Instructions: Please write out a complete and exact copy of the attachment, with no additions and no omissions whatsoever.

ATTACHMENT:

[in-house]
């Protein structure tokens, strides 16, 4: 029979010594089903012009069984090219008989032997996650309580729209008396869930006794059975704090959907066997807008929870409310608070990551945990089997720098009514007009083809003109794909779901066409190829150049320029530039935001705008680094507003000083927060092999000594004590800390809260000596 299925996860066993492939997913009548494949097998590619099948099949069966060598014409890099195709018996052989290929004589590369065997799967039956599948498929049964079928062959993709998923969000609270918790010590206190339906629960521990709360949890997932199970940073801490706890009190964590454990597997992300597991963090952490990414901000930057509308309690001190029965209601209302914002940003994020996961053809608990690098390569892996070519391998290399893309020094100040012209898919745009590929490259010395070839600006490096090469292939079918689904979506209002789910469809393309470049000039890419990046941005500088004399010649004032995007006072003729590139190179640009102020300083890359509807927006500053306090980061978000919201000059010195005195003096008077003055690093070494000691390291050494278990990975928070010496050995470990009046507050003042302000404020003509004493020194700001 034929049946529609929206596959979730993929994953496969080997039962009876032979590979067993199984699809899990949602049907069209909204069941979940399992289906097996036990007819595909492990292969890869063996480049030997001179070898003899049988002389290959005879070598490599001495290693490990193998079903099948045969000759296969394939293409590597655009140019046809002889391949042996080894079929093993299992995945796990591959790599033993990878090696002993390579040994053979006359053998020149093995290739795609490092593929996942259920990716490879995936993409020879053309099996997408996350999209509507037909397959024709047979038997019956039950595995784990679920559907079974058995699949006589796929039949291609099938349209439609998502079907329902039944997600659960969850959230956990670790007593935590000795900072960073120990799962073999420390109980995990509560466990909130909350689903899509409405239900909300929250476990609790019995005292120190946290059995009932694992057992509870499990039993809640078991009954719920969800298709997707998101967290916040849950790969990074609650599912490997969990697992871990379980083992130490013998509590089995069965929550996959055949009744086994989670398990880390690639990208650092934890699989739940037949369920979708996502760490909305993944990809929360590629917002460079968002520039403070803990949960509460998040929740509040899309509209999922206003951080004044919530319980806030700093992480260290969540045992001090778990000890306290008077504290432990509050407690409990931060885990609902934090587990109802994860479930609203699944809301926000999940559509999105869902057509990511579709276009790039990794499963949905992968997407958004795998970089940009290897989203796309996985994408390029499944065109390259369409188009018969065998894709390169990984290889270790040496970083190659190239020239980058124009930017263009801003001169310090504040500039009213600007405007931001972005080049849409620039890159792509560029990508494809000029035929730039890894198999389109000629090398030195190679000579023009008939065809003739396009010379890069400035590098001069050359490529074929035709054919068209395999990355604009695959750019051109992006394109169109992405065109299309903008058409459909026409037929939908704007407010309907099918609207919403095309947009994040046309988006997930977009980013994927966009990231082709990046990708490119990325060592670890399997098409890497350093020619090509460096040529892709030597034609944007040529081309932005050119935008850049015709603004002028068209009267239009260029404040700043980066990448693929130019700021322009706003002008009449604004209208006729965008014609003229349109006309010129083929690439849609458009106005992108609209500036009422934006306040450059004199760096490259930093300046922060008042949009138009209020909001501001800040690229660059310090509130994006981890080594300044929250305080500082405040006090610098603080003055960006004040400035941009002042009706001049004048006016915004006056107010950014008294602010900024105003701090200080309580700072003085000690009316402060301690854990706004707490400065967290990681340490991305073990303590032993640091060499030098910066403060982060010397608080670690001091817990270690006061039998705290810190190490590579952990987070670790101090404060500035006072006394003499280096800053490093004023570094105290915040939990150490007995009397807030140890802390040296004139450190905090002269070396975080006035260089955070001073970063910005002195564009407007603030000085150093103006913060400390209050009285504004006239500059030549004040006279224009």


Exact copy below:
[in-house]
């Protein structure tokens, strides 16, 4: 029979010594089903012009069984090219008989032997996650309580729209008396869930006794059975704090959907066997807008929870409310608070990551945990089997720098009514007009083809003109794909779901066409190829150049320029530039935001705008680094507003000083927060092999000594004590800390809260000596 299925996860066993492939997913009548494949097998590619099948099949069966060598014409890099195709018996052989290929004589590369065997799967039956599948498929049964079928062959993709998923969000609270918790010590206190339906629960521990709360949890997932199970940073801490706890009190964590454990597997992300597991963090952490990414901000930057509308309690001190029965209601209302914002940003994020996961053809608990690098390569892996070519391998290399893309020094100040012209898919745009590929490259010395070839600006490096090469292939079918689904979506209002789910469809393309470049000039890419990046941005500088004399010649004032995007006072003729590139190179640009102020300083890359509807927006500053306090980061978000919201000059010195005195003096008077003055690093070494000691390291050494278990990975928070010496050995470990009046507050003042302000404020003509004493020194700001 034929049946529609929206596959979730993929994953496969080997039962009876032979590979067993199984699809899990949602049907069209909204069941979940399992289906097996036990007819595909492990292969890869063996480049030997001179070898003899049988002389290959005879070598490599001495290693490990193998079903099948045969000759296969394939293409590597655009140019046809002889391949042996080894079929093993299992995945796990591959790599033993990878090696002993390579040994053979006359053998020149093995290739795609490092593929996942259920990716490879995936993409020879053309099996997408996350999209509507037909397959024709047979038997019956039950595995784990679920559907079974058995699949006589796929039949291609099938349209439609998502079907329902039944997600659960969850959230956990670790007593935590000795900072960073120990799962073999420390109980995990509560466990909130909350689903899509409405239900909300929250476990609790019995005292120190946290059995009932694992057992509870499990039993809640078991009954719920969800298709997707998101967290916040849950790969990074609650599912490997969990697992871990379980083992130490013998509590089995069965929550996959055949009744086994989670398990880390690639990208650092934890699989739940037949369920979708996502760490909305993944990809929360590629917002460079968002520039403070803990949960509460998040929740509040899309509209999922206003951080004044919530319980806030700093992480260290969540045992001090778990000890306290008077504290432990509050407690409990931060885990609902934090587990109802994860479930609203699944809301926000999940559509999105869902057509990511579709276009790039990794499963949905992968997407958004795998970089940009290897989203796309996985994408390029499944065109390259369409188009018969065998894709390169990984290889270790040496970083190659190239020239980058124009930017263009801003001169310090504040500039009213600007405007931001972005080049849409620039890159792509560029990508494809000029035929730039890894198999389109000629090398030195190679000579023009008939065809003739396009010379890069400035590098001069050359490529074929035709054919068209395999990355604009695959750019051109992006394109169109992405065109299309903008058409459909026409037929939908704007407010309907099918609207919403095309947009994040046309988006997930977009980013994927966009990231082709990046990708490119990325060592670890399997098409890497350093020619090509460096040529892709030597034609944007040529081309932005050119935008850049015709603004002028068209009267239009260029404040700043980066990448693929130019700021322009706003002008009449604004209208006729965008014609003229349109006309010129083929690439849609458009106005992108609209500036009422934006306040450059004199760096490259930093300046922060008042949009138009209020909001501001800040690229660059310090509130994006981890080594300044929250305080500082405040006090610098603080003055960006004040400035941009002042009706001049004048006016915004006056107010950014008294602010900024105003701090200080309580700072003085000690009316402060301690854990706004707490400065967290990681340490991305073990303590032993640091060499030098910066403060982060010397608080670690001091817990270690006061039998705290810190190490590579952990987070670790101090404060500035006072006394003499280096800053490093004023570094105290915040939990150490007995009397807030140890802390040296004139450190905090002269070396975080006035260089955070001073970063910005002195564009407007603030000085150093103006913060400390209050009285504004006239500059030549004040006279224009």